100 Days of National Parks: Day 61 – Morning Beneath the Patriarchs, Zion National Park

Morning beneath the Patriarchs

One of the benefits in becoming as familiar with Zion National Park as I have become over the past half decade is the fact that I can go to the park and not feel the need to constantly chase new sights or places I haven’t seen. On my last real trip to the park in November of 2014, I spent two weeks hiking familiar and unfamiliar trails and generally wandering the park freely, as the winter chill had emptied the park of most of its crowds, allowing me the peace of exploring at my own pace in my own manner.

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Morning Beneath the Patriarchs

 

Morning beneath the Patriarchs
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One of the benefits in becoming as familiar with Zion National Park as I have become over the past half decade is the fact that I can go to the park and not feel the need to constantly chase new sights or places I haven’t seen.  On my last real trip to the park in November of 2014, I spent two weeks hiking familiar and unfamiliar trails and generally wandering the park freely, as the winter chill had emptied the park of most of its crowds, allowing me the peace of exploring at my own pace in my own manner.

Continue reading “100 Days of National Parks: Day 61 – Morning Beneath the Patriarchs, Zion National Park”

100 Days of National Parks: Day 50 – Bighorns on Checkerboard Mesa, Zion National Park

Bighorns on Checkerboard Mesa

It’s the halfway point of my 100 Days of National Parks Photo Series, and I wanted to mark it by going back to the photo that in many ways marked the beginning of my love affair with Zion National Park, with landscape and nature photography, and with travel and exploration in general. This shot of a herd of bighorn sheep on the slopes of Checkerboard Mesa in Zion is the first photo I took in the park, and marked the point where I stopped shooting randomly as a tourist, and started to take photos with a purpose in mind.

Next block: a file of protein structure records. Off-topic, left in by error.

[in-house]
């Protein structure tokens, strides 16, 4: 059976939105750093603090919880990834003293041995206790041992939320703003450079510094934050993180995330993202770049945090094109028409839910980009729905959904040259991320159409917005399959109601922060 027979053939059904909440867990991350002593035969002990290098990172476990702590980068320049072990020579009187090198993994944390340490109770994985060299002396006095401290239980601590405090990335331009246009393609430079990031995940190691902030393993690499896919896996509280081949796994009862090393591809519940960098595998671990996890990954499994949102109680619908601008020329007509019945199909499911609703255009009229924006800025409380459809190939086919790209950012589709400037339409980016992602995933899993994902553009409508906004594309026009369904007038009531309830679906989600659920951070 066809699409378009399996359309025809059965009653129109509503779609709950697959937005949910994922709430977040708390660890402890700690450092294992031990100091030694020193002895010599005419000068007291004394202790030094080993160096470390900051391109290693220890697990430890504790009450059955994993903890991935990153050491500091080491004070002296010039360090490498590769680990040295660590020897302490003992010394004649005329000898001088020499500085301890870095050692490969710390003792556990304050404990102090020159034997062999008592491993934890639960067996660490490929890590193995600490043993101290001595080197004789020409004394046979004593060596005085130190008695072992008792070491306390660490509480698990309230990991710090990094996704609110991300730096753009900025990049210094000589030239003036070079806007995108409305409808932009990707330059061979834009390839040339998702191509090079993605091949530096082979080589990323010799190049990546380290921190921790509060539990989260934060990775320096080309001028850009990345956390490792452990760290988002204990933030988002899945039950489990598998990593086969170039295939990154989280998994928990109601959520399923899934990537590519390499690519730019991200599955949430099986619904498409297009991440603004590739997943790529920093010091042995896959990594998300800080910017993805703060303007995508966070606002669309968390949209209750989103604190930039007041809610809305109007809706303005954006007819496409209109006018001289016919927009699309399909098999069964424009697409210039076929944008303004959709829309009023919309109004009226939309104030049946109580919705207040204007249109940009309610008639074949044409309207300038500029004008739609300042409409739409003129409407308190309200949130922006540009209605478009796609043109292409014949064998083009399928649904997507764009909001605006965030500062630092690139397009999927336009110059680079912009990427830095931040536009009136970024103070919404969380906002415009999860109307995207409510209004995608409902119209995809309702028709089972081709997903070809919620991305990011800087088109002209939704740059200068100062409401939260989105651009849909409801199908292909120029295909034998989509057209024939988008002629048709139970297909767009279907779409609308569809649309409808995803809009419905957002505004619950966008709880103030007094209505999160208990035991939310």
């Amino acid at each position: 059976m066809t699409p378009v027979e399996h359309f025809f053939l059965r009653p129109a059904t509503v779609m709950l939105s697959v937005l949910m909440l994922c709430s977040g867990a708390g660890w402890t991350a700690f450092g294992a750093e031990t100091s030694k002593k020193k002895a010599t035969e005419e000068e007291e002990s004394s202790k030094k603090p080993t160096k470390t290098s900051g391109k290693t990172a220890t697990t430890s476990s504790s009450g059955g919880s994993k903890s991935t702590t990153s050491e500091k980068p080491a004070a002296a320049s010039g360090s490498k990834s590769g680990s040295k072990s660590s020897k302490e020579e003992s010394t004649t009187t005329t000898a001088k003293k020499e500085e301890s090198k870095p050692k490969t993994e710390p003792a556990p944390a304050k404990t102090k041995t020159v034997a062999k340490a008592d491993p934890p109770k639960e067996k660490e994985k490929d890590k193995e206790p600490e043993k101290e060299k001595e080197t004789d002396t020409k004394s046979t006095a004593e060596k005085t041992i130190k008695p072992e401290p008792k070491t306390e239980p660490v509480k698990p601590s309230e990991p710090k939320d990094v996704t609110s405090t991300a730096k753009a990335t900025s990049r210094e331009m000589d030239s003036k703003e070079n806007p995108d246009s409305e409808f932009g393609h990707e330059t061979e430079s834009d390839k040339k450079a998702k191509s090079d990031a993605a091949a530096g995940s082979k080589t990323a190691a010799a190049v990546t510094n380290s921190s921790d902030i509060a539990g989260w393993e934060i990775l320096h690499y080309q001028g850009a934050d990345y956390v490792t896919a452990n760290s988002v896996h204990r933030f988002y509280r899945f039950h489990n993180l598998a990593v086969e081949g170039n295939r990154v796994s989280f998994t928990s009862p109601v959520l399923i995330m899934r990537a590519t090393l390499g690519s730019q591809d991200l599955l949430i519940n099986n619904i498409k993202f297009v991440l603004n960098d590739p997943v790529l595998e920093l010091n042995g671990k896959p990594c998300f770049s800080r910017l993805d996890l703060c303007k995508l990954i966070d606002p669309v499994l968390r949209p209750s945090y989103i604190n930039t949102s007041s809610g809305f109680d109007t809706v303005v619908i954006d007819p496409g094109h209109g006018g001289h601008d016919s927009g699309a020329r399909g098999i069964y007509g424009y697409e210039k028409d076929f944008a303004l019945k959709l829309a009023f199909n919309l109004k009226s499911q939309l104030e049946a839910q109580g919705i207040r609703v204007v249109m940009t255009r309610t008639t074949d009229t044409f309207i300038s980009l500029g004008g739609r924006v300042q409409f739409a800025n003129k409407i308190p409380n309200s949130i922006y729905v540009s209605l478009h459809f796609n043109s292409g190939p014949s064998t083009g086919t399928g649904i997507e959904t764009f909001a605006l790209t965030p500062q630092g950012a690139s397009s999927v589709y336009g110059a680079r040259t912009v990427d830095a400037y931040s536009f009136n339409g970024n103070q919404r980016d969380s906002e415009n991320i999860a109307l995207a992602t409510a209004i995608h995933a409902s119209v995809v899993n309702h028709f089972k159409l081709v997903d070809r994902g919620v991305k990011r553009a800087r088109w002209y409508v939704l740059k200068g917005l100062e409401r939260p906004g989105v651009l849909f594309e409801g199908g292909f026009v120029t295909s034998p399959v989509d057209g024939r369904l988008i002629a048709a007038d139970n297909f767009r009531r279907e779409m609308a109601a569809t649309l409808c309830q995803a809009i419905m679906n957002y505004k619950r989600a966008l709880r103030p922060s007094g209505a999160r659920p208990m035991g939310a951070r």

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Bighorns on Checkerboard Mesa

Bighorns on Checkerboard Mesa
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It’s the halfway point of my 100 Days of National Parks Photo Series, and I wanted to mark it by going back to the photo that in many ways marked the beginning of my love affair with Zion National Park, with landscape and nature photography, and with travel and exploration in general.  This shot of a herd of bighorn sheep on the slopes of Checkerboard Mesa in Zion is the first photo I took in the park, and marked the point where I stopped shooting randomly as a tourist, and started to take photos with a purpose in mind.

Continue reading “100 Days of National Parks: Day 50 – Bighorns on Checkerboard Mesa, Zion National Park”

100 Days of National Parks: Day 47 – Double Falls, Zion National Park

A few weeks back, someone asked me what my favorite place in Zion National Park was, and I froze, not sure how I should answer. How could I pick just one place in my favorite National Park, one example of the boundless examples of natural beauty around every corner, in every tucked-away canyon, up every seemingly unremarkable streambed. When I finally answered, I offered up the Right Fork of North Creek, which seemed to catch them off guard.

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Double Falls

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A few weeks back, someone asked me what my favorite place in Zion National Park was, and I froze, not sure how I should answer.  How could I pick just one place in my favorite National Park, one example of the boundless examples of natural beauty around every corner, in every tucked-away canyon, up every seemingly unremarkable streambed.  When I finally answered, I offered up the Right Fork of North Creek, which seemed to catch them off guard.   Continue reading “100 Days of National Parks: Day 47 – Double Falls, Zion National Park”

100 Days of National Parks: Day 37 – Cable Mountain, Zion National Park

Atop Cable Mountain

There’s something about climbing to the top of a mountain or ridgeline and looking out across the landscape laid out below that always appeals to me. I think it’s the sense of perspective, literal and figurative, that I get on the world and the places I travel. There’s no place I like to do this more than along the rims of Zion National Park.